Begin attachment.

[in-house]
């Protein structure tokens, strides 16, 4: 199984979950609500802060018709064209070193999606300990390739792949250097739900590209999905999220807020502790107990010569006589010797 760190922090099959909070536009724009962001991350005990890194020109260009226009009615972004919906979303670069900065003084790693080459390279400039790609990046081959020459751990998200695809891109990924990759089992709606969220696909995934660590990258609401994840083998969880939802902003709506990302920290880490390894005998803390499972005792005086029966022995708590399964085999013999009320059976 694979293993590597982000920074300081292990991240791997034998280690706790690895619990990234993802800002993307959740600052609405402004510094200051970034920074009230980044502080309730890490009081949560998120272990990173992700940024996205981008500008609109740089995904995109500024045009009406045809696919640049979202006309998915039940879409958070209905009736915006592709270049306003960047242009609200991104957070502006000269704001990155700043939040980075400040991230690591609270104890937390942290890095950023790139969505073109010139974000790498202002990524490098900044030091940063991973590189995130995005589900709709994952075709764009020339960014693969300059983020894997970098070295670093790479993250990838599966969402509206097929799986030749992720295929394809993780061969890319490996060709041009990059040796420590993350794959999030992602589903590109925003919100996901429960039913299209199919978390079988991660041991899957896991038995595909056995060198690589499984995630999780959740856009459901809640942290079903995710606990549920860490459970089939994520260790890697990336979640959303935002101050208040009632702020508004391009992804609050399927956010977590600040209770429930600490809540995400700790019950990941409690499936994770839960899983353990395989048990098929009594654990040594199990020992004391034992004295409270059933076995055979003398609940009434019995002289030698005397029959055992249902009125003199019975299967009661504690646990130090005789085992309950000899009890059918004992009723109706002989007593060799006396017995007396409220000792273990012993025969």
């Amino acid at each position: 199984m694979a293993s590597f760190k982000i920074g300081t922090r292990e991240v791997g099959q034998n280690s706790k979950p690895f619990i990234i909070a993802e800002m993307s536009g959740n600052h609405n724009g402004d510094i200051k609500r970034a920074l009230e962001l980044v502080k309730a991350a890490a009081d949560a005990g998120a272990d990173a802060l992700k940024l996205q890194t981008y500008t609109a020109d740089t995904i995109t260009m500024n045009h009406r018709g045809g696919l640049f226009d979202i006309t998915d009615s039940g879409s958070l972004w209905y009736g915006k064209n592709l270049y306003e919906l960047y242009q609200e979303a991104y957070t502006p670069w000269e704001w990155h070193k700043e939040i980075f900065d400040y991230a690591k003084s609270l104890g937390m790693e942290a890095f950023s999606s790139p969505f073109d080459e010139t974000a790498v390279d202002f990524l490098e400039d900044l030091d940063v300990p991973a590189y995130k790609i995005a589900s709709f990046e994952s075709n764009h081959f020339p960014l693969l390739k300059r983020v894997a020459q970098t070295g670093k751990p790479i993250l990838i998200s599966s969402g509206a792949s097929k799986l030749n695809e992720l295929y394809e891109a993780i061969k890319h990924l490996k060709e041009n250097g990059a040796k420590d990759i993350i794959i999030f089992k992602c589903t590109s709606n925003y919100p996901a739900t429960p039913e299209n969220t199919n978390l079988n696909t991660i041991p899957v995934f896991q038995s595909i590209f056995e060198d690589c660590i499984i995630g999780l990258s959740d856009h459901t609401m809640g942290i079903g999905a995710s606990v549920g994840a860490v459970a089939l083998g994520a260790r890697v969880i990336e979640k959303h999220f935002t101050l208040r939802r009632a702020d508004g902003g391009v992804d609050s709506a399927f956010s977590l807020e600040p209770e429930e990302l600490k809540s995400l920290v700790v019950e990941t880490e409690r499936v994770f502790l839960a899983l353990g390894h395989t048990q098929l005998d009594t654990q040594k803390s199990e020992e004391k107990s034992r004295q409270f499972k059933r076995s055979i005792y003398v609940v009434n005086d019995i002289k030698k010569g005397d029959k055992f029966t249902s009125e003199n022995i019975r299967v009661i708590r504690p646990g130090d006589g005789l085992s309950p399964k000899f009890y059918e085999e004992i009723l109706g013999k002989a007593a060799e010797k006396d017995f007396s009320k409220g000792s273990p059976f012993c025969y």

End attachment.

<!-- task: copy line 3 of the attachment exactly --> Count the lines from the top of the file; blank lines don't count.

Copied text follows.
């Amino acid at each position: 199984m694979a293993s590597f760190k982000i920074g300081t922090r292990e991240v791997g099959q034998n280690s706790k979950p690895f619990i990234i909070a993802e800002m993307s536009g959740n600052h609405n724009g402004d510094i200051k609500r970034a920074l009230e962001l980044v502080k309730a991350a890490a009081d949560a005990g998120a272990d990173a802060l992700k940024l996205q890194t981008y500008t609109a020109d740089t995904i995109t260009m500024n045009h009406r018709g045809g696919l640049f226009d979202i006309t998915d009615s039940g879409s958070l972004w209905y009736g915006k064209n592709l270049y306003e919906l960047y242009q609200e979303a991104y957070t502006p670069w000269e704001w990155h070193k700043e939040i980075f900065d400040y991230a690591k003084s609270l104890g937390m790693e942290a890095f950023s999606s790139p969505f073109d080459e010139t974000a790498v390279d202002f990524l490098e400039d900044l030091d940063v300990p991973a590189y995130k790609i995005a589900s709709f990046e994952s075709n764009h081959f020339p960014l693969l390739k300059r983020v894997a020459q970098t070295g670093k751990p790479i993250l990838i998200s599966s969402g509206a792949s097929k799986l030749n695809e992720l295929y394809e891109a993780i061969k890319h990924l490996k060709e041009n250097g990059a040796k420590d990759i993350i794959i999030f089992k992602c589903t590109s709606n925003y919100p996901a739900t429960p039913e299209n969220t199919n978390l079988n696909t991660i041991p899957v995934f896991q038995s595909i590209f056995e060198d690589c660590i499984i995630g999780l990258s959740d856009h459901t609401m809640g942290i079903g999905a995710s606990v549920g994840a860490v459970a089939l083998g994520a260790r890697v969880i990336e979640k959303h999220f935002t101050l208040r939802r009632a702020d508004g902003g391009v992804d609050s709506a399927f956010s977590l807020e600040p209770e429930e990302l600490k809540s995400l920290v700790v019950e990941t880490e409690r499936v994770f502790l839960a899983l353990g390894h395989t048990q098929l005998d009594t654990q040594k803390s199990e020992e004391k107990s034992r004295q409270f499972k059933r076995s055979i005792y003398v609940v009434n005086d019995i002289k030698k010569g005397d029959k055992f029966t249902s009125e003199n022995i019975r299967v009661i708590r504690p646990g130090d006589g005789l085992s309950p399964k000899f009890y059918e085999e004992i009723l109706g013999k002989a007593a060799e010797k006396d017995f007396s009320k409220g000792s273990p059976f012993c025969y």